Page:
Angus G. Wynne

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Angus Gilchrist Wynne, Jr. (born January 9, 1914 in Kaufman County, Texas - died March 12, 1979 in Dallas) was an American businessman. He is the founder of Wynnewood Shopping Center and community development in Oak Cliff, a suburb of Dallas. He also developed the Six Flags Over Texas,[1][2] Six Flags Over Georgia, and Six Flags St. Louis theme parks in Texas, Georgia, and Missouri. He was CEO of Great Southwest Corp and Great Southwest Industrial District in Arlington, Texas. Angus Wynne, Jr. later started Wynne Enterprises, conceptualizing one of the first water amusement parks in Galveston, Texas, but died before his dream could be developed.

Angus, Jr. was the son of Angus G. Wynne, Sr. of Texas and Nemo Shelmire Wynne, born in Louisiana (1920 U.S. Census reveals her place of birth as Louisiana, but newspaper articles and the 1930 U.S. Census shows his birth was in Texas). His father and grandfather practiced law in Wills Point until his family moved to Dallas around 1928. Angus G. Wynne, Sr. was the first President of the State Bar of Texas.[3]

Family[edit]

His brother Bedford S. Wynne, was one of the initial owners and founders of the Dallas Cowboys professional football franchise, along with Clint Murchison, Jr.

His son Angus G Wynne III is the owner of Wynne Entertainment in Dallas and has been a producer of music events since 1968.

Education[edit]

Wynne attended Highland Park High School and graduated from there in 1931. Wynne attended the Lawrenceville School, then Washington and Lee University in Lexington, Va. from 1934–1935, before receiving a B.A. from University of Texas at Austin in 1938. During their time at UT, Wynne and his brother Bedford S. Wynne became brothers of the Texas Alpha chapter of the Phi Kappa Psi Fraternity.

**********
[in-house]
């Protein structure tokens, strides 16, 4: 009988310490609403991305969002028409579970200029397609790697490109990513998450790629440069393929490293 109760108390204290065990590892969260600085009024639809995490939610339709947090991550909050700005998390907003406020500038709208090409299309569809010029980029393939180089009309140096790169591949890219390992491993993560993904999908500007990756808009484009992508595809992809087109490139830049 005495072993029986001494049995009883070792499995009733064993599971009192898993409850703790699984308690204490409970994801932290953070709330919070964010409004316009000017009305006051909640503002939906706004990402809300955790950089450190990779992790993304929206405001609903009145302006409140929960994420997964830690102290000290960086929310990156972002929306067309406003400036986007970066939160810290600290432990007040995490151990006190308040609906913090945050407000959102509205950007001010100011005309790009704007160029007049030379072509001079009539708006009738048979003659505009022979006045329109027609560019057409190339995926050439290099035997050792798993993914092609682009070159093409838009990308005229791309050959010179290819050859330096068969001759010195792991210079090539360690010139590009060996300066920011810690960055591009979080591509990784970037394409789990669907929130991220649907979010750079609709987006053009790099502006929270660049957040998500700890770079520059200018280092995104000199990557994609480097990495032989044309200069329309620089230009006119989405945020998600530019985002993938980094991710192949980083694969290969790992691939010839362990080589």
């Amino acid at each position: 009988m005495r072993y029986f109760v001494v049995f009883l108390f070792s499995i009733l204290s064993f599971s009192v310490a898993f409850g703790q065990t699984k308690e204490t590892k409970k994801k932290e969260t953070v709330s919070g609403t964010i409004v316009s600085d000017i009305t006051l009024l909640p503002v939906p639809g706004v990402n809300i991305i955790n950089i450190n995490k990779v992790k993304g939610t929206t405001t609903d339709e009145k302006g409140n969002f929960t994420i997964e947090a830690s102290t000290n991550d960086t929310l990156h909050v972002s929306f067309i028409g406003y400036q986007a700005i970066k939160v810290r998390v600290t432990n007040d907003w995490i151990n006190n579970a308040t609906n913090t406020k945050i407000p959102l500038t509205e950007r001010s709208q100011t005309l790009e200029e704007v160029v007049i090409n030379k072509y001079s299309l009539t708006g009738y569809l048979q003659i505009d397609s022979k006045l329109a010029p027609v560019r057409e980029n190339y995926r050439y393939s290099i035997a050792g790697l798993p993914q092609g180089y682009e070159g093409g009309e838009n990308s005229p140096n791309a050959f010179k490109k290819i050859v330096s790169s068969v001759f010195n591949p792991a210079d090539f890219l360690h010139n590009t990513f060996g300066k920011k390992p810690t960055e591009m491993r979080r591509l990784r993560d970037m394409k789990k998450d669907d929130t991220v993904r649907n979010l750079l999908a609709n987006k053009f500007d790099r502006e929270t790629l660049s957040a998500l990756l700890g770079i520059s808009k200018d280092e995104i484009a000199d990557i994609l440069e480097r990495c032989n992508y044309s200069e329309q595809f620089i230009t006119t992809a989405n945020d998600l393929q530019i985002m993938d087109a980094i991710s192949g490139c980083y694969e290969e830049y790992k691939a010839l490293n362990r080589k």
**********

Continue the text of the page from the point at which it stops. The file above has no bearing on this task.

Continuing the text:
He worked on Texas oil fields from 1938 to 1940 when he received an ensign's commission in the Navy. In the Navy, he was awarded six service stars for service in the European and Asiatic theaters during WWII.

Six Flags Over Texas[edit]

Following a visit to the recently opened Disneyland in Anaheim, California, Wynne decided that his home state of Texas should have a local park for entertainment. Planning for such a place began in 1959, under the leadership of Wynne and the Great Southwest Corporation, along with the backing of various New York investors. Construction on the park, and its next door neighbor, the Great Southwest Industrial Park, began in August 1960. Wynne first intended to name the park "Texas Under Six Flags" until his wife notified him that "Texas ain't under nothing." The "six flags" originally represented the six countries that have governed Texas: France, Spain, Mexico, The Republic of Texas, The Confederate States of America, and the United States of America.

Wynne subsequently expanded Six Flags in 1967 with a second original park, Six Flags Over Georgia, which is located just outside Atlanta, Georgia, and finally Six Flags over Mid America (now Six Flags St. Louis), in Eureka Missouri, just outside of St. Louis in 1971.

The Six Flags company eventually acquired numerous other properties and is currently the world's largest regional theme park chain.

With the significant cost of developing a park from the ground up becoming prohibitive, the company began acquiring parks with significant potential, but to date, had been less successful than those of Six Flags. AstroWorld, built by Judge Roy Hofheinz in Houston, Texas, was the first park to be acquired in 1975. Two years later, the company went on to purchase a New Jersey park developed by the Hardwicke Companies and designed by Warner LeRoy (son of Wizard of Oz director, Mervyn LeRoy), called Great Adventure. The last park that Wynne would see acquired in his lifetime under the Six Flags name was California's Magic Mountain (outside Los Angeles) in 1979. Wynne died that same year and although he was no longer associated with the company at the time of his death, Six Flags would eventually acquire numerous other properties and become the world's largest regional theme park chain.

Civic Involvement[edit]

Angus Wynne’s civic involvement included developmental work for the University of Texas, Baylor University Medical Center and Children's Medical Center of Dallas. He also worked with the Cotton Bowl Council, the State Fair of Texas and the National Conference of Christians and Jews.

Honors[edit]

State Highway 360 through Arlington is officially designated the Angus G. Wynne Jr. Freeway although it is rarely referred to as such.

References[edit]

External links[edit]